To model PD, we unilaterally lesioned mouse substantia nigra using 6-hydroxydopamine (6-OHDA). This kills dopamine neurons that project from the nigra to the striatum. Striatal tissue from the contralateral, intact hemisphere and the ipsilateral, lesioned hemisphere was dissected, homogenized, fractionated, and immunoprecipitated as previously described [23, 24]. Spinophilin immunoprecipitates isolated from extrasynaptic (S2) or synaptic (S3) fractions were separated by SDS-PAGE, and gels were Coomassie stained. The gel regions containing spinophilin (Figure 1(a); red boxes) or associated proteins (Figure 1(a); black boxes) were excised, digested with trypsin, and processed by mass spectrometry to identify, de novo, spinophilin interacting proteins isolated from intact and lesioned striatum (see Section 2). We only used animals that had at least a 90% depletion of TH by immunoblotting (Figure 1(b)). There was little difference in total protein levels as evidenced by Ponceau staining (Figure 1(b)). Across 6 biological replicates (3 biological replicates analyzed on two separate days), we identified 125 total proteins that contained at least 48 spectral counts (an average of at least 2 spectral counts per sample across all 24 samples (lesion/intact; S2/S3); Table S).

Figure 1: STRING map of proteins with altered expression in spinophilin immunoprecipitates isolated from DA lesioned compared to intact striatal lysates. The substantia nigra of adult C57Bl6 mice was unilaterally lesioned with 6-OHDA. Striata from the intact and lesioned hemispheres were collected, fractionated into a membrane and synaptic fraction, and immunoprecipitated for spinophilin using a goat spinophilin antibody. (a) The regions of the gel containing spinophilin and NF-M (red boxes) and spinophilin interacting proteins (black boxes) were excised and analyzed by mass spectrometry. (b) Striatal lysates from the intact (I) and lesioned (L) hemispheres were stained for a total protein stain (Ponceau S) and subsequently immunoblotted for tyrosine hydroxylase. The Uniprot ID for proteins detected in spinophilin immunoprecipitates that had a >18% decrease or increase in spectral counts isolated from either the extrasynaptic (c and d, respectively) or synaptic (e and f, respectively) fractions was inputted into the string database (http://www.string-db.org) to demonstrate connectivity between proteins. Proteins were assigned to categories based on protein function. The gene names for the proteins are used as identifiers. Mass spectrometry was performed on an Orbitrap Velos mass spectrometer.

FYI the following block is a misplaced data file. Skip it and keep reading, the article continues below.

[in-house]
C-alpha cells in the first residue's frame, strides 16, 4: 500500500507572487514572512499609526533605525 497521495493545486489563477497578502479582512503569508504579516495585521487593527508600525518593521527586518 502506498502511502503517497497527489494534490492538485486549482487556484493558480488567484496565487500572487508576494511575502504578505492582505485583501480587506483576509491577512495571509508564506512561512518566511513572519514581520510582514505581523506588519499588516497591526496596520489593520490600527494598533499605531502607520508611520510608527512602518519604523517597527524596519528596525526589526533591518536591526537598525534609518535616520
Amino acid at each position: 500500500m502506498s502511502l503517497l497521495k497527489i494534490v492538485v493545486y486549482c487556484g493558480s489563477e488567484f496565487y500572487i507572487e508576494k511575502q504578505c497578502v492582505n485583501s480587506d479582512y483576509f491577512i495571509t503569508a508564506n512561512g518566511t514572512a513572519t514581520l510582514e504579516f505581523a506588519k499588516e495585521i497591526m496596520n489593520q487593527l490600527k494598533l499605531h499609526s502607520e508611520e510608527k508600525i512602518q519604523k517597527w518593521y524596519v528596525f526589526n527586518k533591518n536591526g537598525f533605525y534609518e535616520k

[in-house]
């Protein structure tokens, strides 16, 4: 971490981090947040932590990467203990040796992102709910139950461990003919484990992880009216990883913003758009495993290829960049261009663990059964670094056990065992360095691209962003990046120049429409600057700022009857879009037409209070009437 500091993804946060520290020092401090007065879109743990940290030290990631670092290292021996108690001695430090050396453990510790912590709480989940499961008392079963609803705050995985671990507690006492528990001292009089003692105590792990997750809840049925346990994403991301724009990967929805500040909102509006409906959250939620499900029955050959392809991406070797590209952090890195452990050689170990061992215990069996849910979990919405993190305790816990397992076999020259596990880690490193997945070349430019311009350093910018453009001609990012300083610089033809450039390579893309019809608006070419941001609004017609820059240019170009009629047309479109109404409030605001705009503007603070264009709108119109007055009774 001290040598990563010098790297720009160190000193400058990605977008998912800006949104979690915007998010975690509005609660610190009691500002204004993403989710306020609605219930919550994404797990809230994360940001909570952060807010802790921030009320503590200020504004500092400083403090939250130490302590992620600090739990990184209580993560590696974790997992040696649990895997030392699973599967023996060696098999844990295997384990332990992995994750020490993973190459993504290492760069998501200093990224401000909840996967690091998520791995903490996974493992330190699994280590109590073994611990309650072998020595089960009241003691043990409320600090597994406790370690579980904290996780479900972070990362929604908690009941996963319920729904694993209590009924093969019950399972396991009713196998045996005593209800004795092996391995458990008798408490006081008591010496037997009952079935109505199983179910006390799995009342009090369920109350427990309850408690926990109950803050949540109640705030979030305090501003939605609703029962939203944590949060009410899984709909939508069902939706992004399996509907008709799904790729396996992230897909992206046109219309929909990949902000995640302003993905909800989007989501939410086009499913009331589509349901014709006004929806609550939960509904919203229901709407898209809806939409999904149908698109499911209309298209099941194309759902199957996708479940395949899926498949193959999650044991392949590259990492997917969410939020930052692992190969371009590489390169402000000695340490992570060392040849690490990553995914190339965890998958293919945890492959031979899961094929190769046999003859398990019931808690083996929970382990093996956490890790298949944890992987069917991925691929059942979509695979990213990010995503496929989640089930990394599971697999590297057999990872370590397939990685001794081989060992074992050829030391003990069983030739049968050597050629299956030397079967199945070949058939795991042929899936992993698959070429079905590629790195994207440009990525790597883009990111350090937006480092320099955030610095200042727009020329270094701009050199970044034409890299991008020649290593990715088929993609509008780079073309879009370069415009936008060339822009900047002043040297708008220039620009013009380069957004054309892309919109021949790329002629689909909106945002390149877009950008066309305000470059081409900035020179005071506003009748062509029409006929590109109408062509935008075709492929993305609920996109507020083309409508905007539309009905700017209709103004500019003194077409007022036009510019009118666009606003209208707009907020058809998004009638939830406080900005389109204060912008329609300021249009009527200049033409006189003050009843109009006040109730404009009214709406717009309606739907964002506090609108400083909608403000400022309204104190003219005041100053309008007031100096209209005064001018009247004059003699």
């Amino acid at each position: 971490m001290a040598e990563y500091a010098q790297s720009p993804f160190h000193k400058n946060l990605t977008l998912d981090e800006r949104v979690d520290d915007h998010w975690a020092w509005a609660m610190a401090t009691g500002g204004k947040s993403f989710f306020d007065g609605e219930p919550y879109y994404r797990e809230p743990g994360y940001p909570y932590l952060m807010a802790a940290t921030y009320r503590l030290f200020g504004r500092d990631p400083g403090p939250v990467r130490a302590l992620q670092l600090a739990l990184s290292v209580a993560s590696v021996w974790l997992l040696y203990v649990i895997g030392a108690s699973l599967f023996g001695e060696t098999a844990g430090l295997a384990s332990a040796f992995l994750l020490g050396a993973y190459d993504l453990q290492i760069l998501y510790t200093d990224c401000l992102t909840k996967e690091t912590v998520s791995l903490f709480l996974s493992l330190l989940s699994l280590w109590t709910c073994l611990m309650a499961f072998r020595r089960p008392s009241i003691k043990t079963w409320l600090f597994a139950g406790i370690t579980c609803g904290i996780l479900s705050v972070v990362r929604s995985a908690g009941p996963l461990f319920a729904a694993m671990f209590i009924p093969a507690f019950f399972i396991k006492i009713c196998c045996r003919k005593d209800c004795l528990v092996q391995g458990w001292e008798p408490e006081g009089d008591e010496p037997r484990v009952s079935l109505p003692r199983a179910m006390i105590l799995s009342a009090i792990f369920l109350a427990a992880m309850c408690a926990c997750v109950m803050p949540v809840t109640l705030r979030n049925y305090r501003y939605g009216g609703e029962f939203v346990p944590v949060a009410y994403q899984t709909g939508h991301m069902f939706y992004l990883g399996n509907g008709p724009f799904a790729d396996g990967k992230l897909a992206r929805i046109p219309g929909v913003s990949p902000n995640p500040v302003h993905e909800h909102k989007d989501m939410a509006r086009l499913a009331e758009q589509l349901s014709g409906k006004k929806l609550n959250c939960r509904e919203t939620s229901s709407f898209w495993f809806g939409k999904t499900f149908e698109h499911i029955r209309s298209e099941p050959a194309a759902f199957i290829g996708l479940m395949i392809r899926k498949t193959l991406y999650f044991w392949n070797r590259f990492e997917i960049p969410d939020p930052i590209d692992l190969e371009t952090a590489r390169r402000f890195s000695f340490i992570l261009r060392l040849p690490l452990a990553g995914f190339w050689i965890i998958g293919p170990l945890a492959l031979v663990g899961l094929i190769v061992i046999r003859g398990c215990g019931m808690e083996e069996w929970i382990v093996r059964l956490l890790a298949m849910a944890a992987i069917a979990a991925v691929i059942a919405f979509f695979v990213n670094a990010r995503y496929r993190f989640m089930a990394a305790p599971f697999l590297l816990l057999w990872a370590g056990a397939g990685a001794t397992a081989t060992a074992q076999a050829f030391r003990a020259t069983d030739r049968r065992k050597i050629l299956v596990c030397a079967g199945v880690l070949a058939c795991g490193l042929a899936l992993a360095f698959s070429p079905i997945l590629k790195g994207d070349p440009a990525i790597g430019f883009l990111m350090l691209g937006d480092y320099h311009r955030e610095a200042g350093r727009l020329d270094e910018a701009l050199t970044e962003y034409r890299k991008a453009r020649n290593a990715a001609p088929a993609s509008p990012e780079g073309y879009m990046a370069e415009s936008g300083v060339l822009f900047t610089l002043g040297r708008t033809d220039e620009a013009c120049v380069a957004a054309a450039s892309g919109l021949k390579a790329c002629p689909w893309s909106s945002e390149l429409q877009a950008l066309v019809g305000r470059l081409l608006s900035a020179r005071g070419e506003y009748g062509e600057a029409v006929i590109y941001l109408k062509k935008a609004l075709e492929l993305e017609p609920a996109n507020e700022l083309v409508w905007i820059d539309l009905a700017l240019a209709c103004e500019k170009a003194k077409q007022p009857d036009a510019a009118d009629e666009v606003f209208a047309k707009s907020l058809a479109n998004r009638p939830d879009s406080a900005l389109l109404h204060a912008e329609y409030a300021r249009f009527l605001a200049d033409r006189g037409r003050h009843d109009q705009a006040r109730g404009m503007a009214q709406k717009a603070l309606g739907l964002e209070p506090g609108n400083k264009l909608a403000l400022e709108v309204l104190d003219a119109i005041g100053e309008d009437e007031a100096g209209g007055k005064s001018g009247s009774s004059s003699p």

3.2. Spinophilin Interactions Are Modulated in Animal Models of PD